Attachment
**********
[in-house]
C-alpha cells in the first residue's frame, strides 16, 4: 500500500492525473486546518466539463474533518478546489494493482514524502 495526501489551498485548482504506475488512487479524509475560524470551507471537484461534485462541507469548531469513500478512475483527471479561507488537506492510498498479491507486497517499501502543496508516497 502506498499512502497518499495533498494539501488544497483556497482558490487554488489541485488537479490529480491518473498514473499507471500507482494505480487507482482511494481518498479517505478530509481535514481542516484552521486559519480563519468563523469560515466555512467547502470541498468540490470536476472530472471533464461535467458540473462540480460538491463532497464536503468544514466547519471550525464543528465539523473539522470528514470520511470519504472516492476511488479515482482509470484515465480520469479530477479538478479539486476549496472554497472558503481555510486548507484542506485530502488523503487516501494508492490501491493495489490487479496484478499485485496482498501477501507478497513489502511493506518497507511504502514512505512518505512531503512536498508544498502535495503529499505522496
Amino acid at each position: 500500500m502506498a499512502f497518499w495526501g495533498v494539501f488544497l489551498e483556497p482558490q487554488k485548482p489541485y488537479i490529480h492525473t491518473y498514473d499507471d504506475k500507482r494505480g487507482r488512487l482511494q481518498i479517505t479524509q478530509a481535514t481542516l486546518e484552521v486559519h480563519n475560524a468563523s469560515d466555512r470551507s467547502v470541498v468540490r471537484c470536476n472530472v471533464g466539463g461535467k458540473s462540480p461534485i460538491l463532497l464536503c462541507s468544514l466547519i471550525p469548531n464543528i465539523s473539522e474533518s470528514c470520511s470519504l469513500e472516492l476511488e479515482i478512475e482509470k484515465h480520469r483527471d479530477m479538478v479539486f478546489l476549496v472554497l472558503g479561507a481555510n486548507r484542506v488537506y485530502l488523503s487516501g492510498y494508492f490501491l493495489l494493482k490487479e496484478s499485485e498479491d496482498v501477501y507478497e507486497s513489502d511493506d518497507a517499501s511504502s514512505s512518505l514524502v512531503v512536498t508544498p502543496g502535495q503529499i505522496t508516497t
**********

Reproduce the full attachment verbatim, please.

[in-house]
C-alpha cells in the first residue's frame, strides 16, 4: 500500500492525473486546518466539463474533518478546489494493482514524502 495526501489551498485548482504506475488512487479524509475560524470551507471537484461534485462541507469548531469513500478512475483527471479561507488537506492510498498479491507486497517499501502543496508516497 502506498499512502497518499495533498494539501488544497483556497482558490487554488489541485488537479490529480491518473498514473499507471500507482494505480487507482482511494481518498479517505478530509481535514481542516484552521486559519480563519468563523469560515466555512467547502470541498468540490470536476472530472471533464461535467458540473462540480460538491463532497464536503468544514466547519471550525464543528465539523473539522470528514470520511470519504472516492476511488479515482482509470484515465480520469479530477479538478479539486476549496472554497472558503481555510486548507484542506485530502488523503487516501494508492490501491493495489490487479496484478499485485496482498501477501507478497513489502511493506518497507511504502514512505512518505512531503512536498508544498502535495503529499505522496
Amino acid at each position: 500500500m502506498a499512502f497518499w495526501g495533498v494539501f488544497l489551498e483556497p482558490q487554488k485548482p489541485y488537479i490529480h492525473t491518473y498514473d499507471d504506475k500507482r494505480g487507482r488512487l482511494q481518498i479517505t479524509q478530509a481535514t481542516l486546518e484552521v486559519h480563519n475560524a468563523s469560515d466555512r470551507s467547502v470541498v468540490r471537484c470536476n472530472v471533464g466539463g461535467k458540473s462540480p461534485i460538491l463532497l464536503c462541507s468544514l466547519i471550525p469548531n464543528i465539523s473539522e474533518s470528514c470520511s470519504l469513500e472516492l476511488e479515482i478512475e482509470k484515465h480520469r483527471d479530477m479538478v479539486f478546489l476549496v472554497l472558503g479561507a481555510n486548507r484542506v488537506y485530502l488523503s487516501g492510498y494508492f490501491l493495489l494493482k490487479e496484478s499485485e498479491d496482498v501477501y507478497e507486497s513489502d511493506d518497507a517499501s511504502s514512505s512518505l514524502v512531503v512536498t508544498p502543496g502535495q503529499i505522496t508516497t